Is it just me, or is this year, for all its strangeness and unpredictability, racing by with wicked speed? In the blink of an eye we are now in September, the start of meteorological autumn and a month when we see nature change around us. Leaves start to turn golden, then brown, and then fall; nights grow darker and longer, even sunny days, suddenly scared to walk alone as they had done throughout summer, are accompanied by a growing chill. It can also, however, be a month filled with beauty, so which aspects did the Brontës of Haworth feel most vividly? In today’s post we’re going to look at September in the writing of the Brontës.
“The examination passed over well; M. Paul was as good as his word, and did his best to make my part easy. The next day came the distribution of prizes; that also passed; the school broke up; the pupils went home, and now began the long vacation.
That vacation! Shall I ever forget it? I think not. Madame Beck went, the first day of the holidays, to join her children at the sea-side; all the three teachers had parents or friends with whom they took refuge; every professor quitted the city; some went to Paris, some to Boue-Marine; M. Paul set forth on a pilgrimage to Rome; the house was left quite empty, but for me, a servant, and a poor deformed and imbecile pupil, a sort of crétin, whom her stepmother in a distant province would not allow to return home.
My heart almost died within me; miserable longings strained its chords. How long were the September days! How silent, how lifeless! How vast and void seemed the desolate premises! How gloomy the forsaken garden—grey now with the dust of a town summer departed. Looking forward at the commencement of those eight weeks, I hardly knew how I was to live to the end. My spirits had long been gradually sinking; now that the prop of employment was withdrawn, they went down fast. Even to look forward was not to hope: the dumb future spoke no comfort, offered no promise, gave no inducement to bear present evil in reliance on future good. A sorrowful indifference to existence often pressed on me—a despairing resignation to reach betimes the end of all things earthly. Alas! When I had full leisure to look on life as life must be looked on by such as me, I found it but a hopeless desert: tawny sands, with no green fields, no palm-tree, no well in view. The hopes which are dear to youth, which bear it up and lead it on, I knew not and dared not know. If they knocked at my heart sometimes, an inhospitable bar to admission must be inwardly drawn. When they turned away thus rejected, tears sad enough sometimes flowed: but it could not be helped: I dared not give such guests lodging. So mortally did I fear the sin and weakness of presumption.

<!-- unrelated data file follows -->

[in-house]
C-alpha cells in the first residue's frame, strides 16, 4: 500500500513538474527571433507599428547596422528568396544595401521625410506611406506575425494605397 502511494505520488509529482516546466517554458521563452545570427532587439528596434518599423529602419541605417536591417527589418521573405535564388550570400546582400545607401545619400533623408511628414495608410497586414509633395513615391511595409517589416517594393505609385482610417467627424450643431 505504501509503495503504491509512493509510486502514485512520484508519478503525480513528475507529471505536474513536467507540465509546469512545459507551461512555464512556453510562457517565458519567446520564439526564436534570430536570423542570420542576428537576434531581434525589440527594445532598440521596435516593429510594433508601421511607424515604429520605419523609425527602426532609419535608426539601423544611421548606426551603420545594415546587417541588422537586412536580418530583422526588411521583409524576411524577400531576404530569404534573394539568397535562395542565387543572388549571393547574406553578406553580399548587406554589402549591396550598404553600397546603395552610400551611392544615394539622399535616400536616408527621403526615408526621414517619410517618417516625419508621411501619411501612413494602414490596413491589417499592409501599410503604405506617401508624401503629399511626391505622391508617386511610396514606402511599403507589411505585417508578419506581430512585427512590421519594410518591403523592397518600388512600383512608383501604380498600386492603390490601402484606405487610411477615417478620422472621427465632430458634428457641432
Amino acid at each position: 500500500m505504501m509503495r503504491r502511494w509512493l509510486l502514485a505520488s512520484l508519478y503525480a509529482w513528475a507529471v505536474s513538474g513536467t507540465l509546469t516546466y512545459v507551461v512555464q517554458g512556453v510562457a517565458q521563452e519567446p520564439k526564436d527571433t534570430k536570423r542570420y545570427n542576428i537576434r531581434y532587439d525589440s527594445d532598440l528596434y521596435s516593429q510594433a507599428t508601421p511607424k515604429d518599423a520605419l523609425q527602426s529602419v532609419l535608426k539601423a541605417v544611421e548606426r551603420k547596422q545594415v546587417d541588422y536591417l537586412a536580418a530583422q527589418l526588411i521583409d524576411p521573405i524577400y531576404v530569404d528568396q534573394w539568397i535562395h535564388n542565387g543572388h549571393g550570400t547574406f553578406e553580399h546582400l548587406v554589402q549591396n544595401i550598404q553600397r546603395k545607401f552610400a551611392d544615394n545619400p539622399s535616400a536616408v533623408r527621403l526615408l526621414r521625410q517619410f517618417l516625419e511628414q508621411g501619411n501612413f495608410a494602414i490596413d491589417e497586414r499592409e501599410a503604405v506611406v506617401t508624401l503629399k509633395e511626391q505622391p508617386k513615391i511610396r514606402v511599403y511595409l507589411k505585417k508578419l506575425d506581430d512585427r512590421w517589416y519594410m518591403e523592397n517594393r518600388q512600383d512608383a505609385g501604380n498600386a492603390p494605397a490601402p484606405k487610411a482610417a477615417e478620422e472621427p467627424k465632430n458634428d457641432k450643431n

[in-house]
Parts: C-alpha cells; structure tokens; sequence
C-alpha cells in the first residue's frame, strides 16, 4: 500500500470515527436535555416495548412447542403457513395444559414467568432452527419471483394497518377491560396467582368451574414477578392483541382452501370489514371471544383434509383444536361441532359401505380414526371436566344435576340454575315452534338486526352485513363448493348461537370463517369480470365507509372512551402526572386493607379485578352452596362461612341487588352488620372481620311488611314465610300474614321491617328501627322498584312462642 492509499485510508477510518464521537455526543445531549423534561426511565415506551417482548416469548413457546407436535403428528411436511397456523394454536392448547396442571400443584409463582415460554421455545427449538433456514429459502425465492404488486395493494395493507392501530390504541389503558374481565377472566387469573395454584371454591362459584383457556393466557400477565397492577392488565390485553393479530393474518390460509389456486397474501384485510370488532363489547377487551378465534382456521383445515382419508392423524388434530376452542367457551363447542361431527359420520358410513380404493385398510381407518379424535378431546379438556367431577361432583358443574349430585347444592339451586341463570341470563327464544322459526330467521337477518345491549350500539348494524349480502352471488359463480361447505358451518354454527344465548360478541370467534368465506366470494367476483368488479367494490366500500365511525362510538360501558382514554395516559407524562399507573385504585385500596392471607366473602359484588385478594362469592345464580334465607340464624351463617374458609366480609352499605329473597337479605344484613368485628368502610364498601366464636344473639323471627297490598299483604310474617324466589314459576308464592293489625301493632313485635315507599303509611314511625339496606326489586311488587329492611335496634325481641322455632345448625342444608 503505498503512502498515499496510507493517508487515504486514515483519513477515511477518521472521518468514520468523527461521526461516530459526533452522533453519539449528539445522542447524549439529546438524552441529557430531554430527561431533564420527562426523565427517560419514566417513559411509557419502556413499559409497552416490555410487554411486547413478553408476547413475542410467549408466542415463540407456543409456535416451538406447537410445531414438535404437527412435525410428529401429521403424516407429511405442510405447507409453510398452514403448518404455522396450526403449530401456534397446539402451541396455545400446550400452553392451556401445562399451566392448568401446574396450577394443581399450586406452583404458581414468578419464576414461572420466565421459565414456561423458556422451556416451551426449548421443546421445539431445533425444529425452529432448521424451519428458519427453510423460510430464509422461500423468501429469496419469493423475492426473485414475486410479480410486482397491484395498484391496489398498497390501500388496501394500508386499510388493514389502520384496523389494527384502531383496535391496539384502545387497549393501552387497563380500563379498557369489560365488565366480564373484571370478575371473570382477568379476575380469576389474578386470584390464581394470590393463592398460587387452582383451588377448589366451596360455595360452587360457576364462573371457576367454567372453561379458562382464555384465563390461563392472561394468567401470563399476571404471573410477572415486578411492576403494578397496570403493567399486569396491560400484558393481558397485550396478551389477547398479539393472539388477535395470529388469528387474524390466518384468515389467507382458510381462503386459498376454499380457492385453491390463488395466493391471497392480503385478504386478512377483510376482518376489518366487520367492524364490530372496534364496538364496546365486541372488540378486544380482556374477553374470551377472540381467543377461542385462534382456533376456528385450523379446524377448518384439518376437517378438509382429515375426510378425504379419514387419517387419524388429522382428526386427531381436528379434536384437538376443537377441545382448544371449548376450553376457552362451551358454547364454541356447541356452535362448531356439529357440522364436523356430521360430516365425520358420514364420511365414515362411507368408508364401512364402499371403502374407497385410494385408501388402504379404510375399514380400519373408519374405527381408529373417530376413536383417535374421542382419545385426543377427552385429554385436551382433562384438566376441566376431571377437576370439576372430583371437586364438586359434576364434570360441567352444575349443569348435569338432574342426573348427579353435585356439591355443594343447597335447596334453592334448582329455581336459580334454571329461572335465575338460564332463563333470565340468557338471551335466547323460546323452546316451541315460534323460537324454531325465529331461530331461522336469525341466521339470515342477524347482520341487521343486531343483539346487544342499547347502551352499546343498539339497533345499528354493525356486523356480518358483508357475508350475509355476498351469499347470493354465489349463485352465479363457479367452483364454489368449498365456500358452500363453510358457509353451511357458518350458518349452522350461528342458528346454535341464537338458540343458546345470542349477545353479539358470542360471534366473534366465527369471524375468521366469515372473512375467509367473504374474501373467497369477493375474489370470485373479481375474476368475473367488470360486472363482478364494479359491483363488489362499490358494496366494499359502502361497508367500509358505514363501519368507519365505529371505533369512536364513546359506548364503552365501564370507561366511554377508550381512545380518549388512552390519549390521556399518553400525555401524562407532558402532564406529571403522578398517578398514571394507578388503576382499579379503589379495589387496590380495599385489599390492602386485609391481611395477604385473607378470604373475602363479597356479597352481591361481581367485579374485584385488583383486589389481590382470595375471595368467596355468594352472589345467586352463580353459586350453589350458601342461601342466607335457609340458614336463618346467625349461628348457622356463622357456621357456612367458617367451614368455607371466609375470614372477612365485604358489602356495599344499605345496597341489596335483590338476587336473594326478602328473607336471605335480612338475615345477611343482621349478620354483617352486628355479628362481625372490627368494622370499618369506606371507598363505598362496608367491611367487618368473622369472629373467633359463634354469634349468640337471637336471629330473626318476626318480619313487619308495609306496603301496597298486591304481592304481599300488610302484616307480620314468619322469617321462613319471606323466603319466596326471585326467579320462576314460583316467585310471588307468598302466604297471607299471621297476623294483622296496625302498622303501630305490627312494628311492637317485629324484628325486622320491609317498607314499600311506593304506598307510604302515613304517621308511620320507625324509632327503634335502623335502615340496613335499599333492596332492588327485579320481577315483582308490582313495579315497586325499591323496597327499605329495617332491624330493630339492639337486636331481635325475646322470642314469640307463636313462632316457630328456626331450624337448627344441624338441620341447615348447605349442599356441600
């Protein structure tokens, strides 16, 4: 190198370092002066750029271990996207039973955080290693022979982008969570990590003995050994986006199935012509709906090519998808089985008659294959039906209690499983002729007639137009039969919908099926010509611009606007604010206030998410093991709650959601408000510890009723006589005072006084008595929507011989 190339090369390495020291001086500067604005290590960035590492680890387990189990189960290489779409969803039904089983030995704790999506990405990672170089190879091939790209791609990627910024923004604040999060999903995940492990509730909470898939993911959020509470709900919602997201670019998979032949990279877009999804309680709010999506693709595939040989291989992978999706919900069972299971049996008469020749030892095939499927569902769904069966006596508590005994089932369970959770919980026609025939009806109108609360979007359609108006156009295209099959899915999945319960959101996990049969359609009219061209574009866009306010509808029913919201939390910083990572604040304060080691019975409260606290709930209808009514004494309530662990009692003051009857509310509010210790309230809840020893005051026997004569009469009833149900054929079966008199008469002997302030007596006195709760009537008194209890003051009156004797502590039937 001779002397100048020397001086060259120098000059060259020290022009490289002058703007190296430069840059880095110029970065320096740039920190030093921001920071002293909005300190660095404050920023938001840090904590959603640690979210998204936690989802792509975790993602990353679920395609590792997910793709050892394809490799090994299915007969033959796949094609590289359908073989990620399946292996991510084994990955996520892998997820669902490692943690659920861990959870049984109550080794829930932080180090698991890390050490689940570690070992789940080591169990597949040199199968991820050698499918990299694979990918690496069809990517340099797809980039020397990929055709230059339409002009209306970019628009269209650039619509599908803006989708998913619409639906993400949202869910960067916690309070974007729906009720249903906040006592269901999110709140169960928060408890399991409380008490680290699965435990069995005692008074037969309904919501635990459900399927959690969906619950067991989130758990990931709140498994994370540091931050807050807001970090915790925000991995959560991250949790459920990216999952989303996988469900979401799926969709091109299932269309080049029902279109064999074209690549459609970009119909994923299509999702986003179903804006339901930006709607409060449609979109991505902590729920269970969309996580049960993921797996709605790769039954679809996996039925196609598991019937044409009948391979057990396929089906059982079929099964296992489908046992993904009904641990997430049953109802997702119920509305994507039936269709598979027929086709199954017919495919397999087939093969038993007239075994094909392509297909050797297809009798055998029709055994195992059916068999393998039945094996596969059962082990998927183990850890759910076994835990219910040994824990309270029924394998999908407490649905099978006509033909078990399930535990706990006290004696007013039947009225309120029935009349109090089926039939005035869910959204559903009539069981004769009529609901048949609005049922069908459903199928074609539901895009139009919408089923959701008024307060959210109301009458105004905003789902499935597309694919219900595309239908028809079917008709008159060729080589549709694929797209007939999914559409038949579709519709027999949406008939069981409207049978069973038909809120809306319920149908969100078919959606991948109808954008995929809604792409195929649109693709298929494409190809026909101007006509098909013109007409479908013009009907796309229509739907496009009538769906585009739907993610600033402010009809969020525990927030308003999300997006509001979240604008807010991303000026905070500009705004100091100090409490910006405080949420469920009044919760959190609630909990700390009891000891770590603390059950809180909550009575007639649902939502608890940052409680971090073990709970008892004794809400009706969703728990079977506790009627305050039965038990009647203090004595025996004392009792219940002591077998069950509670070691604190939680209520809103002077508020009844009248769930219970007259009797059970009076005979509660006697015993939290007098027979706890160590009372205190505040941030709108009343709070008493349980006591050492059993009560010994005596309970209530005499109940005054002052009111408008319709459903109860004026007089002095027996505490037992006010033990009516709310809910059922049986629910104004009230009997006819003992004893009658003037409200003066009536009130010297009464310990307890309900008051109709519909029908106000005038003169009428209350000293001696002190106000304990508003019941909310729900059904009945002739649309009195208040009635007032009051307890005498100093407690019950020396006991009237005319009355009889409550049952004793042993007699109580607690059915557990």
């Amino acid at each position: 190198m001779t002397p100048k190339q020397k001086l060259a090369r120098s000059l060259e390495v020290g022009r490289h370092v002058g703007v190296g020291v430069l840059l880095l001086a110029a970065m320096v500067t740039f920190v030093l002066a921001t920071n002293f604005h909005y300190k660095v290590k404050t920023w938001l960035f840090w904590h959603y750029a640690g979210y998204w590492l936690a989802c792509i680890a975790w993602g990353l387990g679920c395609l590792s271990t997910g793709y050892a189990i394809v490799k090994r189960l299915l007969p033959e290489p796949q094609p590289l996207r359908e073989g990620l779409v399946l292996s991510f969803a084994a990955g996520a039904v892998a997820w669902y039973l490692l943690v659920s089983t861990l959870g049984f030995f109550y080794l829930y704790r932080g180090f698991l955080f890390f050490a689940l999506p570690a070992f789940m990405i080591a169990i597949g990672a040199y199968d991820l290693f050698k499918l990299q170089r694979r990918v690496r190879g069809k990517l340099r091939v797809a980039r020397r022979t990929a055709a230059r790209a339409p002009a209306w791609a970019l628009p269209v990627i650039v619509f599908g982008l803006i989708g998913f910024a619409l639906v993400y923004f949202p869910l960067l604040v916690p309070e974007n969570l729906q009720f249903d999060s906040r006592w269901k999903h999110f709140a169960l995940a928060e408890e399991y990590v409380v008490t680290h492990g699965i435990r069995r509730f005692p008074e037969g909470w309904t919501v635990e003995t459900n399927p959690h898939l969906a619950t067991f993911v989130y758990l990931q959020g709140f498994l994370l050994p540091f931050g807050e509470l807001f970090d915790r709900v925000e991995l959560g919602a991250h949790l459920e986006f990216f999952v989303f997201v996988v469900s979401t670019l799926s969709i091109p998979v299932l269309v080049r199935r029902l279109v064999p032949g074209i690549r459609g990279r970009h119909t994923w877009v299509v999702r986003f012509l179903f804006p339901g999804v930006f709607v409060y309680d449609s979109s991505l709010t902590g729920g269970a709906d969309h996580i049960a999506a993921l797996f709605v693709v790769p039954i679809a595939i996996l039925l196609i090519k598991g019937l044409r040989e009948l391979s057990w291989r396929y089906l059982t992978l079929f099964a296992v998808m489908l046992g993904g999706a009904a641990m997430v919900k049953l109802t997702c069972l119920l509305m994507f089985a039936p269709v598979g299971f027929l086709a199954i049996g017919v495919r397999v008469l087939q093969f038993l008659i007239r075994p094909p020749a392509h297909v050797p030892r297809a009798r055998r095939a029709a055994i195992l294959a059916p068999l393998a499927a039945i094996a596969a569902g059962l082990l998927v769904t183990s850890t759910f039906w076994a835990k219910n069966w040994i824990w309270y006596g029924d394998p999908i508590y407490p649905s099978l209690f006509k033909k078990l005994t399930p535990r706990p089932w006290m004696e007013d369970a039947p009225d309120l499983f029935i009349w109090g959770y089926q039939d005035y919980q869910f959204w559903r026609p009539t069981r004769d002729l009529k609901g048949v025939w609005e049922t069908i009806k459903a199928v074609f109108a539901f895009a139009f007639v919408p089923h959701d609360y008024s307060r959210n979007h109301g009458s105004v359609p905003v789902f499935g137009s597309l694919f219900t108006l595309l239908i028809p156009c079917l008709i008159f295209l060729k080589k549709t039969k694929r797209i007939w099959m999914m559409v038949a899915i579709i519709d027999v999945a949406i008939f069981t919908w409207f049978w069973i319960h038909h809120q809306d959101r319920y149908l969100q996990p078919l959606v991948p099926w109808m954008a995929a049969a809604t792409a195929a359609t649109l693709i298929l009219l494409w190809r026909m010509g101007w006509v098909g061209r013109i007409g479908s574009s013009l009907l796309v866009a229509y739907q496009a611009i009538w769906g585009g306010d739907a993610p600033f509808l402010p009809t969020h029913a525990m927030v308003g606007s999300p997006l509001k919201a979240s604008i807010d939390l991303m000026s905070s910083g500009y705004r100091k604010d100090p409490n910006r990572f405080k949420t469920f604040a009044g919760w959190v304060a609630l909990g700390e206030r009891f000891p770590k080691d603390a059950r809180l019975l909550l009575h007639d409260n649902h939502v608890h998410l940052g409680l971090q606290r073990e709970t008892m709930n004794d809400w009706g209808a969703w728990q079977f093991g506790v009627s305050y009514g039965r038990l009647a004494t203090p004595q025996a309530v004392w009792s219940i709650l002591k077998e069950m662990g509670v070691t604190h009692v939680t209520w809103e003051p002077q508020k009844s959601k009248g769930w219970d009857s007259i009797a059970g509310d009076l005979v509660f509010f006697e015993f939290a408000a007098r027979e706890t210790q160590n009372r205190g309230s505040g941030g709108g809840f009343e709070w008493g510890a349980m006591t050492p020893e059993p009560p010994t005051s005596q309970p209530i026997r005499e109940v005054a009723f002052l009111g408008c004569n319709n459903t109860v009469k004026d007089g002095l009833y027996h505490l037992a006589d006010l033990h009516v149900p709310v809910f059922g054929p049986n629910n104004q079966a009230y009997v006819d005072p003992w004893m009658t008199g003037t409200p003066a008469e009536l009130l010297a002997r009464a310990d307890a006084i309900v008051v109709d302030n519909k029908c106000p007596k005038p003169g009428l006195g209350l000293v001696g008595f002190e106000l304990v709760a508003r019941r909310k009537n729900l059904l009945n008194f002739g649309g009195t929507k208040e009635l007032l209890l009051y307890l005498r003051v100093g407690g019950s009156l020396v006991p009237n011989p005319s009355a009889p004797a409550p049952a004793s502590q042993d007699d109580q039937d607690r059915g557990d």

Religious reader, you will preach to me a long sermon about what I have just written, and so will you, moralist: and you, stern sage: you, stoic, will frown; you, cynic, sneer; you, epicure, laugh. Well, each and all, take it your own way. I accept the sermon, frown, sneer, and laugh; perhaps you are all right: and perhaps, circumstanced like me, you would have been, like me, wrong. The first month was, indeed, a long, black, heavy month to me.”
Today, parents across the UK and beyond are seeing their children return to school, but in Charlotte’s day September saw the start of an eight week holiday between academic years. Lucy is left almost alone in the pensionnat, a prospect that fills her with dread, and of course we can read into this the feelings that Charlotte herself must have experienced when left alone in the Pensionnat Heger in September 1843.